Emma McKeon, Brittany Elmslie, Bronte Campbell and individual world record-holder Cate Campbell clocked 3min 30.65sec to hold off the United States, who claimed silver in 3:31.89 with Canada third in 3:32.89.
Australia improved on the world record of 3:30.98 set by an Australian quartet at the Commonwealth Games in Glasgow on July 24, 2014.
“Definitely my favorite race ever, in an Olympic final with my sister and two girls I have known since I was 12, 13 years old and a gold and a world record. You can’t ask for more,” said Bronte Campbell. “Every kid dreams of it, it’s what we always hoped for.”
Elder sister Cate, who set the individual 100m free world record in July, said the Aussies’ status as favorites hadn’t led to over-confidence.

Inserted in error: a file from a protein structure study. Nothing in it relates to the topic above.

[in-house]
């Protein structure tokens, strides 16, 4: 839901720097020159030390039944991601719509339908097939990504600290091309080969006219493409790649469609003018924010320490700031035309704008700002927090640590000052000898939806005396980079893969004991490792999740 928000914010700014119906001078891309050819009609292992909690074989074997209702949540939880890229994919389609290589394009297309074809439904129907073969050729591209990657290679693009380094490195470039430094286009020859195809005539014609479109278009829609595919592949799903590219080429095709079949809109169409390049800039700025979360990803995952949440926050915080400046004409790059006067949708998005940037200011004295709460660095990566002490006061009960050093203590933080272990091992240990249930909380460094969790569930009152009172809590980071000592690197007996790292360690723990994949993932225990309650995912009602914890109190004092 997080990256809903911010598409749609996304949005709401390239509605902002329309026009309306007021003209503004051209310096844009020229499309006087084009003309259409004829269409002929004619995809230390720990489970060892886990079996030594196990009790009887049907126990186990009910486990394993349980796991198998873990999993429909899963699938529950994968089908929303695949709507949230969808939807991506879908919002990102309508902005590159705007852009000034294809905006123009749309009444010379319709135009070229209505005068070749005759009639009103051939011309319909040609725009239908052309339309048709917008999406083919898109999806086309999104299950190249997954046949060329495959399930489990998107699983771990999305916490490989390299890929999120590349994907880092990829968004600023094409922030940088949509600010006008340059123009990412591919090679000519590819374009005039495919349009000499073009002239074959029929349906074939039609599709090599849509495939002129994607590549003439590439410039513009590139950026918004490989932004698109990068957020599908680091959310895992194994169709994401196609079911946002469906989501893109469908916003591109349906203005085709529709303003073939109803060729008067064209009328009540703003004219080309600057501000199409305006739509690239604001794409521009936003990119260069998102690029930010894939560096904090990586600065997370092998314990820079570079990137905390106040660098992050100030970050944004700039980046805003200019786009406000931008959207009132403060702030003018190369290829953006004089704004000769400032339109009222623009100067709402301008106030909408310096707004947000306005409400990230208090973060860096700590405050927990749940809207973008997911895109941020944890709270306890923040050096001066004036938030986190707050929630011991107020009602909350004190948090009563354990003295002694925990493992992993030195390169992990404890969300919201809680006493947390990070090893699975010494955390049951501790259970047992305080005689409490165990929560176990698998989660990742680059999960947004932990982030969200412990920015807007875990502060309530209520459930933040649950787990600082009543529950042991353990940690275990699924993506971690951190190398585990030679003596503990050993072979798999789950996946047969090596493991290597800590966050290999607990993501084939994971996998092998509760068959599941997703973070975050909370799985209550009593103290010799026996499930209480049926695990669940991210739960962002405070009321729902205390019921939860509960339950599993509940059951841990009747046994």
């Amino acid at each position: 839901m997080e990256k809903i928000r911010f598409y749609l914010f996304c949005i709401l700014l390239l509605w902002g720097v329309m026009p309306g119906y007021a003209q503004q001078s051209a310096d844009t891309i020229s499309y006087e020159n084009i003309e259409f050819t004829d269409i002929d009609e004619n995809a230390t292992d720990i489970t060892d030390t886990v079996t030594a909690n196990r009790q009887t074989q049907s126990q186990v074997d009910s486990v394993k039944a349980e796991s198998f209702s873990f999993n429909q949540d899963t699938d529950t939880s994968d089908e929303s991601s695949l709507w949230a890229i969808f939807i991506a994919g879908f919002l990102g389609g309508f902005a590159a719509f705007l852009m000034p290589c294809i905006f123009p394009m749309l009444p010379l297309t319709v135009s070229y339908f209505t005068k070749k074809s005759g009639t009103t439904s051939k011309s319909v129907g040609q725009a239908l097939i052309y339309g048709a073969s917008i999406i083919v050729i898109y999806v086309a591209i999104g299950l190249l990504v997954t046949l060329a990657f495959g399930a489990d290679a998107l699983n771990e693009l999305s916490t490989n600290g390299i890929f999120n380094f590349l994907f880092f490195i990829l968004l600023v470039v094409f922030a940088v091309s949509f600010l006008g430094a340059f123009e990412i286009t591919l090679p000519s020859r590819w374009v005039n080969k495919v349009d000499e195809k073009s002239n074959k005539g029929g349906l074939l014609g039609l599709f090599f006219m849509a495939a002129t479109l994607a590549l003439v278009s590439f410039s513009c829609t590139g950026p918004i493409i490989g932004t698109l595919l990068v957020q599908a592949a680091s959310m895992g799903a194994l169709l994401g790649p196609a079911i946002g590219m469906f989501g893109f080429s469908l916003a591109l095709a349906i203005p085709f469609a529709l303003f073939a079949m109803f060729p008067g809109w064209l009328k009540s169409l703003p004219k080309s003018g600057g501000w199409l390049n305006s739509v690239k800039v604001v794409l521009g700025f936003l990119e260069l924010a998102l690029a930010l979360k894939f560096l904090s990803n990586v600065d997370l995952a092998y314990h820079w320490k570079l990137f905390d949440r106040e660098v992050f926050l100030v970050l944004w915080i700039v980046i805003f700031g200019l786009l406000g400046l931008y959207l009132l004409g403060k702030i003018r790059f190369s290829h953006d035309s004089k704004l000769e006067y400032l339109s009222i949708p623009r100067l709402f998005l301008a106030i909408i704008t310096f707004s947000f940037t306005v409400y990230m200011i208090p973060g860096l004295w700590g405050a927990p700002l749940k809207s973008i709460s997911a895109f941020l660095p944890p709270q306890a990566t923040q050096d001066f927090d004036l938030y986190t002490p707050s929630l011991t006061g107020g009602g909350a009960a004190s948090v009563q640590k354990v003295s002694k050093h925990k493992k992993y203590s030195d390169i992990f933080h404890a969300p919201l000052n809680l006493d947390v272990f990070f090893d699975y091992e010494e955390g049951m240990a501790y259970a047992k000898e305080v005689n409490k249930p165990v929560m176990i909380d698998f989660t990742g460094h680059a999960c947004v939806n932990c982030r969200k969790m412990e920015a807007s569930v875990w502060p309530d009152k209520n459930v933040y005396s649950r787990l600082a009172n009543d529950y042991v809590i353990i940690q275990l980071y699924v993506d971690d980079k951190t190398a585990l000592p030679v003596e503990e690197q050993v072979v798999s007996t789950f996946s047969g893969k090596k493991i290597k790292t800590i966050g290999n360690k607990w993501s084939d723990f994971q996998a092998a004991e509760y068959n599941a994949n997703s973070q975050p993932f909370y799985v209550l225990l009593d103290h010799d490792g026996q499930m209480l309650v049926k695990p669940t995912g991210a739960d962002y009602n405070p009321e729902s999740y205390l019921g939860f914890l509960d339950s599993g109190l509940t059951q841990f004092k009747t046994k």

“There was no mention of gold medals or world records or placings in the lead-up,” she said. “It was safe changeovers and swim your own race and focus on yourself more than anything else.”
The US pulled out their biggest weapon in freestyle phenom Katie Ledecky. Although the 100m is not her speciality, the 19-year-old treble world record-holder is a fearsome competitor and when she swam the fastest leg in the heats she secured her spot in the final.
Ledecky, who tackles the 400m free on Sunday, was delighted to kick off her Rio campaign with the outing.
“It’s much more fun to have a relay as the first event,” she said. “We just wanted to give the Australians a fight.”
Simone Manuel, Abbey Weitzel, Dana Vollmer and Ledecky claimed silver in 3:31.89.
Canada’s Sandrine Mainville, Chantal Van Landeghem, Taylor Ruck and Penny Oleksiak were third in 3:32.89.
“We were there,” Ledecky said. “I’m really happy with it.”